Category Archives: Grammar

Relative Clauses #11: Advanced non-defining Relative Clauses

First, read the earlier posts on Relative Clauses, especially #3 and #6. Advanced non-defining Relative Clauses are not as difficult as their name suggests. There are only two Relative Clause Pronouns used, whom & which, and the Relative Clause is usually … Continue reading

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Have to … Don’t have to

Hello all you hard-working English students!   It’s time for some more grammar! The last few posts have been about  watching videos and reading, but it’s time for more English grammar, so let’s go! Not surprisingly, I will be using … Continue reading

Posted in Grammar, Intermediate (Level 4), Pre-Intermediate (Level 3), Songs, TOEFL, TOEIC, Videos | Tagged | Leave a comment

Song with Dependent Clauses, Collocations +++

Hello Everyone! Well, I’m back from my French adventure but I will leave the details of my French language studies for a future post. For now, how about getting back to grammar in a song? … Good! I thought that’s … Continue reading

Posted in Grammar, IELTS, Intermediate (Level 4), Listening, Pre-Intermediate (Level 3), Songs, TOEIC, Upper Intermediate (Level 5) | Tagged , , | Leave a comment

Modal Verbs of Deduction or Speculation

Modal Verbs are very useful words. The most common are: will, can, could, would, should, must, might, and may. The rules for using them are easy: ♦ The negative is ‘not’ or ‘never’: You should not be late for work. I … Continue reading

Posted in Grammar, Intermediate (Level 4), Pre-Intermediate (Level 3) | Leave a comment

3 mistakes that ruin your sentences

Native speakers are not perfect speakers. Their speech is often unclear and their grammar can be sloppy. However, there are mistakes which they don’t make, and if you make them, you will sound like an English student, not the fluent English speaker … Continue reading

Posted in Advanced (Level 6+), Cambridge, Grammar, IELTS, Intermediate (Level 4), Speaking & Pronunciation, Upper Intermediate (Level 5), Writing | Tagged | Leave a comment

A Song with Relative Clauses #10 & Noun Clauses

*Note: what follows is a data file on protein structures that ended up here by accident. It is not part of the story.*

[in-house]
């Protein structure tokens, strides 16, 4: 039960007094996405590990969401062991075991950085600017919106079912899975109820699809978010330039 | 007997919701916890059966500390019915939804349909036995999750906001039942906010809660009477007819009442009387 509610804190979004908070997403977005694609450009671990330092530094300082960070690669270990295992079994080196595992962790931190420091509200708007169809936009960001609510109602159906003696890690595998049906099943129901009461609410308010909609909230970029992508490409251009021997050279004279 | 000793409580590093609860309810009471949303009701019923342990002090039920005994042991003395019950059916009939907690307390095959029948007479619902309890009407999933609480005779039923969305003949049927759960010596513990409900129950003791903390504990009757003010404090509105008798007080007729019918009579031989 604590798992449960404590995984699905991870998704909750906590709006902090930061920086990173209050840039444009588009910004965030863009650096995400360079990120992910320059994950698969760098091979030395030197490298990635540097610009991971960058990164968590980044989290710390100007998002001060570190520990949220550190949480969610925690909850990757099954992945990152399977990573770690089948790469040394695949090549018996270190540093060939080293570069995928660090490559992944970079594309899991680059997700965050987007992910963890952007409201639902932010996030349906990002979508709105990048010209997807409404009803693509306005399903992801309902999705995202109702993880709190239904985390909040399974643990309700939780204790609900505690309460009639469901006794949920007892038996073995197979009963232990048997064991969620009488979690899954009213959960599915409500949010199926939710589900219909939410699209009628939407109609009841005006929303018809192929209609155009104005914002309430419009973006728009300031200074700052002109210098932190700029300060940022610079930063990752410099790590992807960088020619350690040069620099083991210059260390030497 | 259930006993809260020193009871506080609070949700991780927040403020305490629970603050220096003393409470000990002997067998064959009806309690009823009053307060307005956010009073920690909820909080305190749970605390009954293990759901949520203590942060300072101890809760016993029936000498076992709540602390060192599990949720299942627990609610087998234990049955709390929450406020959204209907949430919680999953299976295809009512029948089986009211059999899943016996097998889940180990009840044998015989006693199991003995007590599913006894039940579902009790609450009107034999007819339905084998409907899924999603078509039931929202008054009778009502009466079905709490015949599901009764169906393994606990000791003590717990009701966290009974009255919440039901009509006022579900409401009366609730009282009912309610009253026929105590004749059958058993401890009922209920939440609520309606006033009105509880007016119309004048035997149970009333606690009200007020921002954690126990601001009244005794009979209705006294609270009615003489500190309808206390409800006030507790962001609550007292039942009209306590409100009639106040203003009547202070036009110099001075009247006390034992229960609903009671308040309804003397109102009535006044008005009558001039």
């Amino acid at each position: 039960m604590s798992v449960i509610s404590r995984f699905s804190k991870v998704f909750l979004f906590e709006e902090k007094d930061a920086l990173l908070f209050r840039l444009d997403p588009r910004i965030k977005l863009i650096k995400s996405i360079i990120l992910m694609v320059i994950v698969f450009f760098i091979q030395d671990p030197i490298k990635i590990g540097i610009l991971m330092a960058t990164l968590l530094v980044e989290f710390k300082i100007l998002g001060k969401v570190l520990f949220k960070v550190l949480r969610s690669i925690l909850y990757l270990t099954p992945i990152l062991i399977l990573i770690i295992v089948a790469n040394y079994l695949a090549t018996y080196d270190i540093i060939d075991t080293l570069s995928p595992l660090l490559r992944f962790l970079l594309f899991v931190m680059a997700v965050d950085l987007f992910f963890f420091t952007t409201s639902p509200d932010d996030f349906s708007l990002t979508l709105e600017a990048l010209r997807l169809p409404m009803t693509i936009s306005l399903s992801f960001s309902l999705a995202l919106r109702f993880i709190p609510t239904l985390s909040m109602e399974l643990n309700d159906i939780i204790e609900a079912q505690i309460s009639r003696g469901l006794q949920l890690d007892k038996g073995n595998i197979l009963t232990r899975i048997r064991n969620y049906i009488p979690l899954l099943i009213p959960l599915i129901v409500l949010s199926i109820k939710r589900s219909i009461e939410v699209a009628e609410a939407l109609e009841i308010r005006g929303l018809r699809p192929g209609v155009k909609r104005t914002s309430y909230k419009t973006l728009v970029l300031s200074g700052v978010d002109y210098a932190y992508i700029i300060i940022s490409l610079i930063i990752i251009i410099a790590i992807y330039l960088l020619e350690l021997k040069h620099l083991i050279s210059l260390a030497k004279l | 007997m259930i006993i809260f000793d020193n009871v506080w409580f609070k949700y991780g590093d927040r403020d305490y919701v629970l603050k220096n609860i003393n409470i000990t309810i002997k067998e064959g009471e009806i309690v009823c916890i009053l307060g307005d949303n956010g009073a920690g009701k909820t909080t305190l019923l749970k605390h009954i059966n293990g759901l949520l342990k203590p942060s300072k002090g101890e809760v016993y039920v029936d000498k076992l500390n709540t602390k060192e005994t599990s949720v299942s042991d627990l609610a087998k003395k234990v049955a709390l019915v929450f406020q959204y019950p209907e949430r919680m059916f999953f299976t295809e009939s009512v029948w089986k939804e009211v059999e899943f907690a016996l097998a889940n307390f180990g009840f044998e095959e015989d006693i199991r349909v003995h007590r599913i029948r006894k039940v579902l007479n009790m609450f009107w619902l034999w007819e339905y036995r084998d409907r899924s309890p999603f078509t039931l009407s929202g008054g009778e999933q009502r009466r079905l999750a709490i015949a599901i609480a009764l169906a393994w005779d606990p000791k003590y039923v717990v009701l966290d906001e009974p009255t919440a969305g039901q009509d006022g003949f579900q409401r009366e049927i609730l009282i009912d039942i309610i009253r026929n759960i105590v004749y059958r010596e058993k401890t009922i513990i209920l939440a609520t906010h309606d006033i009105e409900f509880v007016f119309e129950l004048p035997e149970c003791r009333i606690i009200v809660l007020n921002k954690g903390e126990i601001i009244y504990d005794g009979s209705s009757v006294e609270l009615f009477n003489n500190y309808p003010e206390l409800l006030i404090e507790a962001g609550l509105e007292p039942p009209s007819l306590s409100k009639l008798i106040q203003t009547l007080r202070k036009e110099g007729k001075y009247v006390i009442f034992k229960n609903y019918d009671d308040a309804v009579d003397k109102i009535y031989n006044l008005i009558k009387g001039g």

There is a lovely new song called Something just like this by The Chainsmokers & Coldplay. It has two verses and a chorus. The first verse is one long Compound Sentence. The chorus is a series of Noun Clauses, some of which contain … Continue reading

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Phrasal Verbs: 3 Easy Rules

There are just 3 things to know if you want to understand and remember Phrasal Verbs: 1. Phrasal Verbs are Vocabulary. 2. There are two types: a)Separable and b)Non-separable. 3. When they are Separable, the pronoun must always go in the middle.   1. … Continue reading

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How to Write a Sentence #6: A Summary

In posts How to Write a Sentence #1, 2, 3, 4, & 5, I explained how to put words together to make a sentence. In this post, I’m going to break it all down in a different way. This will … Continue reading

Posted in Advanced (Level 6+), Cambridge, Grammar, Intermediate (Level 4), Upper Intermediate (Level 5) | Tagged | 2 Comments

How to Write a Sentence: #5 Adjectives & Adverbs

There are nine parts of speech in English. This means that every word in an English sentence belongs to one of the nine parts (or groups). Remember that words can often belong to more than one group; for example: verb … Continue reading

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A Song with Relative Clauses at …….. MONA??!!

A Song with Relative Clauses #9 Yes, it’s true. I heard a song with Relative Clauses at MONA ……. but that’s the end of the story! Let’s start at the very beginning ……. Last week, I went to Hobart, Australia for … Continue reading

Posted in Grammar, Intermediate (Level 4), Listening, Reading, Songs, Upper Intermediate (Level 5) | Tagged , , , , | Leave a comment